Society

Man Kills Wife's Sister, Then Murders Wife At Funeral

| by David Bonner

A Texas man has been found guilty of conspiring to kill his wife, her father and her sister -- all of whom were murdered separately in 2008.

Samuel Velasco Gurrola of El Paso was found guilty on three counts of conspiracy to commit murder and three counts of conspiracy to cause foreign travel for murder for hire, reports KDBC. The jury returned the verdict after only three hours of deliberation on Oct. 17.

Two of his siblings also pleaded guilty to conspiring in the case, and face up to life terms, reports the Independent.

According to witness testimony, Velasco wanted to kill his wife, Ruth Sagredo, to prevent her from testifying against him in a 2005 sexual assault case. If found guilty for that crime, he could've faced 99 years in prison.

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According to Sagredo’s first husband, Eduardro Avalos Sr.,  “She was very adamant about getting this person (Velasco) prosecuted and have him pay for what he did.”

So he plotted to lure her across the border to Juarez, Mexico, where he apparently figured she could be killed with impunity. The plot involved killing her father, Francisco Maria Sagredo Villareal, and then killing his wife when she went to Juarez for the funeral.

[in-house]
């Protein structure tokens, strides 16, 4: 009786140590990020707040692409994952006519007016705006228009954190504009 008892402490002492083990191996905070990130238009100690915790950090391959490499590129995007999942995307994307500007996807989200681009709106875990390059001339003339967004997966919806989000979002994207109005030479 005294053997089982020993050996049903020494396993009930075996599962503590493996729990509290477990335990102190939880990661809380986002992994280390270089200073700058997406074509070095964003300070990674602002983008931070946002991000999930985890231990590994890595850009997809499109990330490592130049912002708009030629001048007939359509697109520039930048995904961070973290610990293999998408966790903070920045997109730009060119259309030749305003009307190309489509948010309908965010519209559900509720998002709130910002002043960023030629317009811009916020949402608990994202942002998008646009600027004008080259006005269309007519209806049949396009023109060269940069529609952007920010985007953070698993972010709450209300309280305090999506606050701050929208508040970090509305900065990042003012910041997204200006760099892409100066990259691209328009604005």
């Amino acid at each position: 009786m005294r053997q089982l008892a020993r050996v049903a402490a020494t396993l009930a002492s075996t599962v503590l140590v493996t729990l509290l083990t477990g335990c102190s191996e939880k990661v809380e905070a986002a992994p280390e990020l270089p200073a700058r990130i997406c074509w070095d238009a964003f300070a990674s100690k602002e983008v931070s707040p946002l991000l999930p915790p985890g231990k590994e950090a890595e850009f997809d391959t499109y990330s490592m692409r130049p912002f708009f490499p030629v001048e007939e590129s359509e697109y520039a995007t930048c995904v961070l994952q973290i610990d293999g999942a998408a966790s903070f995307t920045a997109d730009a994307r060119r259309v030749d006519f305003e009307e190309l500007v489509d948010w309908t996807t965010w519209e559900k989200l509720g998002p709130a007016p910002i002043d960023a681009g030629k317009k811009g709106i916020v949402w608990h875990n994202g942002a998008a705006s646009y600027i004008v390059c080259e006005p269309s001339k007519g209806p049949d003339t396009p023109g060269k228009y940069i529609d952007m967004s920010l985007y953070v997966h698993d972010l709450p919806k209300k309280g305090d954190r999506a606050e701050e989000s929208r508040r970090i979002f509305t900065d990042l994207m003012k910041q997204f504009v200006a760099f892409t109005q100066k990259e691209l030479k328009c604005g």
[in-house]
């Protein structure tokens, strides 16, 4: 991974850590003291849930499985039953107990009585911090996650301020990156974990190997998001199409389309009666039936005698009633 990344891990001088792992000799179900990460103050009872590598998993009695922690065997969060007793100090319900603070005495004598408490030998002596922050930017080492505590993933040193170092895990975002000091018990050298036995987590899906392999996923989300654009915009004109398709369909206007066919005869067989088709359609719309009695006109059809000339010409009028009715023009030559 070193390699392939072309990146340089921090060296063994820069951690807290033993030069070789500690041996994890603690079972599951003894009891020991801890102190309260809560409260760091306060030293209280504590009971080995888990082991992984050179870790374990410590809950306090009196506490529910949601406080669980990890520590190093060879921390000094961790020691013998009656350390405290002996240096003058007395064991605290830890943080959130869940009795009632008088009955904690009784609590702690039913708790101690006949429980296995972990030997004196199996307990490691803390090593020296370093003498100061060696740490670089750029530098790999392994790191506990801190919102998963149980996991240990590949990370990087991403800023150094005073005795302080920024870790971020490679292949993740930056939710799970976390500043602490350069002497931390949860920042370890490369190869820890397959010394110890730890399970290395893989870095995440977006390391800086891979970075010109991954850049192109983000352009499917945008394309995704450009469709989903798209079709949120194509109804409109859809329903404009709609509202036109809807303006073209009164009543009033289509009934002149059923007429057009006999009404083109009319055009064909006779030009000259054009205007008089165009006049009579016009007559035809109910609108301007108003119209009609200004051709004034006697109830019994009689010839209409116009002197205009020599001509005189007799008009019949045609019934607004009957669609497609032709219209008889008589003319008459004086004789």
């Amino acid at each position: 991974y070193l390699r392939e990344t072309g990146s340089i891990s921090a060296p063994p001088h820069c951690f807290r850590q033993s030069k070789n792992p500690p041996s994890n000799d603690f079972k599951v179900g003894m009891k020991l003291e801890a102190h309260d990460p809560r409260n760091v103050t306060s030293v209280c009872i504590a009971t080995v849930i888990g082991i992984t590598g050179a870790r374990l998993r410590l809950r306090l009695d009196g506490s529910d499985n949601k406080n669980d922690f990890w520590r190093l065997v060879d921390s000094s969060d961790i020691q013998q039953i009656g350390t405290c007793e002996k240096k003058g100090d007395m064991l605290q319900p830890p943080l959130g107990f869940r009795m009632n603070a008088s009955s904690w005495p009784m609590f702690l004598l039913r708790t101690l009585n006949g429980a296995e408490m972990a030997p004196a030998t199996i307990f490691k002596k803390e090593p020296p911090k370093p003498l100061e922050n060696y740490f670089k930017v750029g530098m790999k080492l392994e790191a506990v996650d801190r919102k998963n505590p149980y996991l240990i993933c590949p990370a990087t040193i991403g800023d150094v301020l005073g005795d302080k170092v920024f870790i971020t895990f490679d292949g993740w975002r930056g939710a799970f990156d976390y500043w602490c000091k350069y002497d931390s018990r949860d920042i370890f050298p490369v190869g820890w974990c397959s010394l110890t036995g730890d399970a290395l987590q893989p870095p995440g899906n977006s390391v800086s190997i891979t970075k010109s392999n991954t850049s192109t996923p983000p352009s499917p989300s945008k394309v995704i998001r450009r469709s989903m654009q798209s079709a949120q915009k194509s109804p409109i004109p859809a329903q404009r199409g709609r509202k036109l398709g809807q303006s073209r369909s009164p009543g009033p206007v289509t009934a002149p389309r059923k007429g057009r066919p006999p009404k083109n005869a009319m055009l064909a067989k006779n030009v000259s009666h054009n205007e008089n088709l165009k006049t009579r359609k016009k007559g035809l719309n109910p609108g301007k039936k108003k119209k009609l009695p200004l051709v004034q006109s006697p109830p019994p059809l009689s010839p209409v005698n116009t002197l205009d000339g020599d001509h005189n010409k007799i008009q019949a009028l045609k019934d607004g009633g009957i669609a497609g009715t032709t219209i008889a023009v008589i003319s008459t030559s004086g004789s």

The father was duly murdered by a hitman hired by Velasco, but the plan to kill the wife fell through, according to prosecutors.

Sagredo then had his wife’s sister killed, and when his wife attended the funeral in Juarez, he put the plan into action again. This time it ended successfully with the murder of his wife during the funeral procession.

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Valasco is scheduled to be sentenced in January, but his attorney informed CBS News that the verdict would be appealed.

The three homicides in question are not the only crimes for which the conspirators are linked to.

According to Vice News, Velasco and his two siblings were allegedly at the head of a drug trafficking gang which prosecutors referred to as the "Velasco Criminal Enterprise,” which is implicated in a number of “extortion and kidnapping” cases in the U.S. and Mexico between 2009 and 2013.

Sources: The Independent, CBS News, Vice News / Photo Credit: El Paso Police Department via CBS News

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